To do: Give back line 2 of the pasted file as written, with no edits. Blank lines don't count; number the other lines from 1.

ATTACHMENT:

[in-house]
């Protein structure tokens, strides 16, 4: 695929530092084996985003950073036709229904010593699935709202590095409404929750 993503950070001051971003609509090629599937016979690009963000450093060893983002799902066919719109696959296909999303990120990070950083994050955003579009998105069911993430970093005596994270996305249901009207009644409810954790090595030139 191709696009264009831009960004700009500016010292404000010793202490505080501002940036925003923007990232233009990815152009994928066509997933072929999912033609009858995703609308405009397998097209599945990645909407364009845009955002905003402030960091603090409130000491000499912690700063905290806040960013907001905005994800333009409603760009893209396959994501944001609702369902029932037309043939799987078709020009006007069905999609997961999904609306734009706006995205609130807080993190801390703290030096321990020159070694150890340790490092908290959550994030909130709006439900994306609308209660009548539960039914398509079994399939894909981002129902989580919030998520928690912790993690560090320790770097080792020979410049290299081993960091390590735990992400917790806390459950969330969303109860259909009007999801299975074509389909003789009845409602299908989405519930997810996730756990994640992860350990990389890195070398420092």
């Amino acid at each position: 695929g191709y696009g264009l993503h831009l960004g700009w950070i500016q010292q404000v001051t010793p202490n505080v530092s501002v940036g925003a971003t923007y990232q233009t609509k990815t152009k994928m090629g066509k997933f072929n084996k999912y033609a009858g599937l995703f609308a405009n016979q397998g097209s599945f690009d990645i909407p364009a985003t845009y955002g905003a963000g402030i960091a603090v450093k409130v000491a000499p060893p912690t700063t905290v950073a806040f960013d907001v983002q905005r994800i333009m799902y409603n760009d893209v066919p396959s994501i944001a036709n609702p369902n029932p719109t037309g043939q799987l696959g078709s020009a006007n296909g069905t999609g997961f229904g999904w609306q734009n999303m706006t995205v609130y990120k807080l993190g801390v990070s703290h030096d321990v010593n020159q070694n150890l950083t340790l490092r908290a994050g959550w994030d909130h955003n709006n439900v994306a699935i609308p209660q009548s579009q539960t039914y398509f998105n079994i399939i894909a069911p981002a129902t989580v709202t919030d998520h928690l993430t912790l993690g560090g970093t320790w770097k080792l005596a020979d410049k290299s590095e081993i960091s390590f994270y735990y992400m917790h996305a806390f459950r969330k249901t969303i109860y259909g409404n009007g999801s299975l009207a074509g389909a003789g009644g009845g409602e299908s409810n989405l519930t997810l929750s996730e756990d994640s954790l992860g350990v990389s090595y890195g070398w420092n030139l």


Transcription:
């Protein structure tokens, strides 16, 4: 695929530092084996985003950073036709229904010593699935709202590095409404929750 993503950070001051971003609509090629599937016979690009963000450093060893983002799902066919719109696959296909999303990120990070950083994050955003579009998105069911993430970093005596994270996305249901009207009644409810954790090595030139 191709696009264009831009960004700009500016010292404000010793202490505080501002940036925003923007990232233009990815152009994928066509997933072929999912033609009858995703609308405009397998097209599945990645909407364009845009955002905003402030960091603090409130000491000499912690700063905290806040960013907001905005994800333009409603760009893209396959994501944001609702369902029932037309043939799987078709020009006007069905999609997961999904609306734009706006995205609130807080993190801390703290030096321990020159070694150890340790490092908290959550994030909130709006439900994306609308209660009548539960039914398509079994399939894909981002129902989580919030998520928690912790993690560090320790770097080792020979410049290299081993960091390590735990992400917790806390459950969330969303109860259909009007999801299975074509389909003789009845409602299908989405519930997810996730756990994640992860350990990389890195070398420092």